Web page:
Variety Shows: Plenty of Nothing

  • Share
  • Read Later

In the quick-shift, sudden-death world of television, only two things are constant: commercials and Ed Sullivan.

While the rest of the industry cele brates a three-year run as something akin to a three-minute mile, Sullivan is hosting his 20th season on the longest-running show in the history of TV.

Governments have fallen, wars have been won and lost, generations have passed into manhood, but the Mount Rushmore of TV endures. Each season the reappearance of his granite visage on Sunday evenings inevitably provokes the same old question: What exactly is Ed Sullivan's talent?

He doesn't sing. He doesn't dance.

He doesn't tell jokes — at least not intentionally. His malapropisms ("I would like to prevent a new singer"), his carny-barker pleas for applause ("Let's hear it for the Lord's Prayer!"), and his pen chant for forgetting names (Singer Polly Bergen is invariably introduced as Bar bara Britton) are part of TV lore. His wincesome looks and quirky mannerisms—such as hunching his shoulders and reeling around like Quasimodo doing the lindy—still bring serious letters from shut-ins commending his courage for appearing despite such an obviously bad case of Bell's palsy. Jabbing and pointing his finger like a traffic cop, he once brought on a hypnotist with the familiar "Here he is!" and poked the poor fellow in the eye.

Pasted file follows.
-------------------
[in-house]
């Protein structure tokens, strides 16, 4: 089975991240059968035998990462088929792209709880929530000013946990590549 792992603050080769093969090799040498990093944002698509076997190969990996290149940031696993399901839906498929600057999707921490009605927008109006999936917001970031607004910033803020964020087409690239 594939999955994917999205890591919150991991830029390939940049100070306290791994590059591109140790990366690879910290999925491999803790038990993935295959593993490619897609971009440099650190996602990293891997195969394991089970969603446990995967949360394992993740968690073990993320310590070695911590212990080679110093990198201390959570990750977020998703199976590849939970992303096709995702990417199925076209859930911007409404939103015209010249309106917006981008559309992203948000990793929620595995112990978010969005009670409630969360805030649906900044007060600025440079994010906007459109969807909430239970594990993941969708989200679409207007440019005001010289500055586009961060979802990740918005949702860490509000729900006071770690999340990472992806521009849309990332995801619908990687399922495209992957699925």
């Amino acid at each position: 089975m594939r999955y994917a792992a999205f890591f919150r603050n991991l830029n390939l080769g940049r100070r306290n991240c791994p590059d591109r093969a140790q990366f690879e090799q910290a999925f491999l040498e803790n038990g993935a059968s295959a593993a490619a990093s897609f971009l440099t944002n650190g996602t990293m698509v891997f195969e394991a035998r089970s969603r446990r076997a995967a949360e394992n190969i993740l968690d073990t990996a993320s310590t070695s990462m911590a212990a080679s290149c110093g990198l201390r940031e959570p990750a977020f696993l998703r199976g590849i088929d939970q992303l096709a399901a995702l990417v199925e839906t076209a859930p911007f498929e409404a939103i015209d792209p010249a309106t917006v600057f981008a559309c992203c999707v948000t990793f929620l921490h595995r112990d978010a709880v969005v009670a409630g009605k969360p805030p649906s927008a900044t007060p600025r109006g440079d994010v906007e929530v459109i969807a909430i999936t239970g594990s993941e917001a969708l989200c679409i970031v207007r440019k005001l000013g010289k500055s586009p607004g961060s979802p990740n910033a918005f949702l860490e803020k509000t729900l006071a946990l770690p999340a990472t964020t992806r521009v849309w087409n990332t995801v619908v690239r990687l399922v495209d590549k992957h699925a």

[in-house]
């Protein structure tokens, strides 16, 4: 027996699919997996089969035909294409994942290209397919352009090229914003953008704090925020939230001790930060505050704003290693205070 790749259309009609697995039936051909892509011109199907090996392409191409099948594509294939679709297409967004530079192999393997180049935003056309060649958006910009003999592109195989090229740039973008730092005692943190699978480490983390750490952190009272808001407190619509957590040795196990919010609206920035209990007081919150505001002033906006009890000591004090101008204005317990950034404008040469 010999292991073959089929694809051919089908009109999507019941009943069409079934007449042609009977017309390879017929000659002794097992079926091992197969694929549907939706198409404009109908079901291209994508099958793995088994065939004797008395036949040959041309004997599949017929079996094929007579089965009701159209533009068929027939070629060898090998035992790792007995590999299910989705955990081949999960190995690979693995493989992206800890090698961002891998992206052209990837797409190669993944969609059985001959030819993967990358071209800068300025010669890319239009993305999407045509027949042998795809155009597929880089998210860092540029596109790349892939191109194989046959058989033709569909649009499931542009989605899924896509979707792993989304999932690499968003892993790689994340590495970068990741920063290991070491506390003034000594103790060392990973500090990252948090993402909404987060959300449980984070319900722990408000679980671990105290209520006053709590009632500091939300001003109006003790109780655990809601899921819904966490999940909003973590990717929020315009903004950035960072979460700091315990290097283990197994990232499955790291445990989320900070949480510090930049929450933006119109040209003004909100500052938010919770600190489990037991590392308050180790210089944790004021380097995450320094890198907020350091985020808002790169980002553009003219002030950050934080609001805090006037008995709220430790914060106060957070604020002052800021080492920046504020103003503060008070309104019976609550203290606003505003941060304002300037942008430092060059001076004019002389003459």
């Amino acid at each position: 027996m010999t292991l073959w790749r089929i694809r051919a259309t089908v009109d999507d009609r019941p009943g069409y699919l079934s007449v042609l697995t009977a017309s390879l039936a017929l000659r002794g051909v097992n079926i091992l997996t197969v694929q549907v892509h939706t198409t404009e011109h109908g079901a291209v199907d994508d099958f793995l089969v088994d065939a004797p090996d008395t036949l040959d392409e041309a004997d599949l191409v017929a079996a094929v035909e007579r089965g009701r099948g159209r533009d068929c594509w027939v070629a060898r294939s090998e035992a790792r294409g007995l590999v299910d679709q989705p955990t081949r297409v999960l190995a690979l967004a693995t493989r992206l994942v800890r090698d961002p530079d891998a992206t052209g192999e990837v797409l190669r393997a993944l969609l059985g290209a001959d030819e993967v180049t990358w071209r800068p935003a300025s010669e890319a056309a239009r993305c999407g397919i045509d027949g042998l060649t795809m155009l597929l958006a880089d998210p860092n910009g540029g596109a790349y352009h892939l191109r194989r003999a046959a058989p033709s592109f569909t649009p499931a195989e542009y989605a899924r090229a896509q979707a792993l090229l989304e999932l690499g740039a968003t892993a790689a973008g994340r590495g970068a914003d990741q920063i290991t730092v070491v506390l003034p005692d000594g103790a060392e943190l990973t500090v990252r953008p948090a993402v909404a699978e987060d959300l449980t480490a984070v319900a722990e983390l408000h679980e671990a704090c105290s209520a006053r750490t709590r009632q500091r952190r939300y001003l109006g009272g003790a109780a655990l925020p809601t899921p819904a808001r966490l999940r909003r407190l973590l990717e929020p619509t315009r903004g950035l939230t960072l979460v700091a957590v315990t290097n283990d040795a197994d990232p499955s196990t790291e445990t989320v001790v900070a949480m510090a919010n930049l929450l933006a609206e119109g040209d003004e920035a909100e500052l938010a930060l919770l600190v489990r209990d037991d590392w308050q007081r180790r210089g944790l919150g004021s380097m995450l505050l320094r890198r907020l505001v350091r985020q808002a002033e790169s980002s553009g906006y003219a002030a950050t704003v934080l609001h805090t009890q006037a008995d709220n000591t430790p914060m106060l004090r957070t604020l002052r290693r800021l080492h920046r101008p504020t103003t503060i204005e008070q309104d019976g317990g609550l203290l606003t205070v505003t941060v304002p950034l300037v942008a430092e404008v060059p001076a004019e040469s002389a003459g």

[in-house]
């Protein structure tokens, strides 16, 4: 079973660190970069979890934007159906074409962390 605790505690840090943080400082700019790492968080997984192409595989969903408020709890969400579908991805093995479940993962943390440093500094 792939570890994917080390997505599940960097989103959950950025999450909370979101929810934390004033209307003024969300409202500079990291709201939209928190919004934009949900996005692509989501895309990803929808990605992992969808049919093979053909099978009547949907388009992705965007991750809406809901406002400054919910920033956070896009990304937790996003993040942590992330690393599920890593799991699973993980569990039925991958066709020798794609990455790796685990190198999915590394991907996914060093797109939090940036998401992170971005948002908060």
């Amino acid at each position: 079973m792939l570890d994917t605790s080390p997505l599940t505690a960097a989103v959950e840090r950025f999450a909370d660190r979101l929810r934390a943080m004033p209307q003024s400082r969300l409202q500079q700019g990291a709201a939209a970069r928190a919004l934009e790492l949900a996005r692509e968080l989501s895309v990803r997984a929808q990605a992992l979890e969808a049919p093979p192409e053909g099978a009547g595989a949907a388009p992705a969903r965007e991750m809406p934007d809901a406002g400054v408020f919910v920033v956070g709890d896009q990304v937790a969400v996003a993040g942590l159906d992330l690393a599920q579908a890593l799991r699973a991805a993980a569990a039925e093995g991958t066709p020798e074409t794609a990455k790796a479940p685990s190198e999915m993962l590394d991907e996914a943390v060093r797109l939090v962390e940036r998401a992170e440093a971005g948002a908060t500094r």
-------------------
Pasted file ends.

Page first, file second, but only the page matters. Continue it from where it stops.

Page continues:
"Get Lost." If for no other reason, Sullivan seems to have endured simply because he is such a fertile subject for mimicry. Comics who have played the show liken him to "a greeter at Forest Lawn cemetery," crack that "he is one of the few men who can light up a room—just by leaving it." Perhaps the most telling quip about Sullivan's secret of screen longevity came from Fred Allen: "He will last as long as someone else has talent." To Sullivan, there is no mystery. "I am," he says matter-of-factly, "the best damned showman on television."

His talent, he explains, is his ability to spot talent. More precisely, as the single most influential starmaker in TV, he shrewdly uses his power to gather, pay for, juggle, condense, cut or otherwise shape the talent to the needs of his show. He takes no guff from stars, advertisers or agents. When Beatles Manager Brian Epstein told him, "I would like to know the exact wording of your introduction," Sullivan coolly replied, "I would like you to get lost." The one influence that guides his taste is "public opinion, which is the voice of God."

Deadly Purse. The voice—as revealed to Sullivan—speaks on Sunday afternoons, when an audience is invited to watch the dress rehearsal. Pacing the stage like a disgruntled midwife, Sullivan keeps his baleful blue eyes on the hall. What the audience likes he likes, and performers have come to recognize a certain pursing of his lips as the kiss of death. After the run-through, he huddles with his son-in-law, Producer Bob Precht, and jiggers the sequence of acts, deletes some and pares others from 10 minutes to 90 seconds.

  1. Previous Page
  2. 1
  3. 2
  4. 3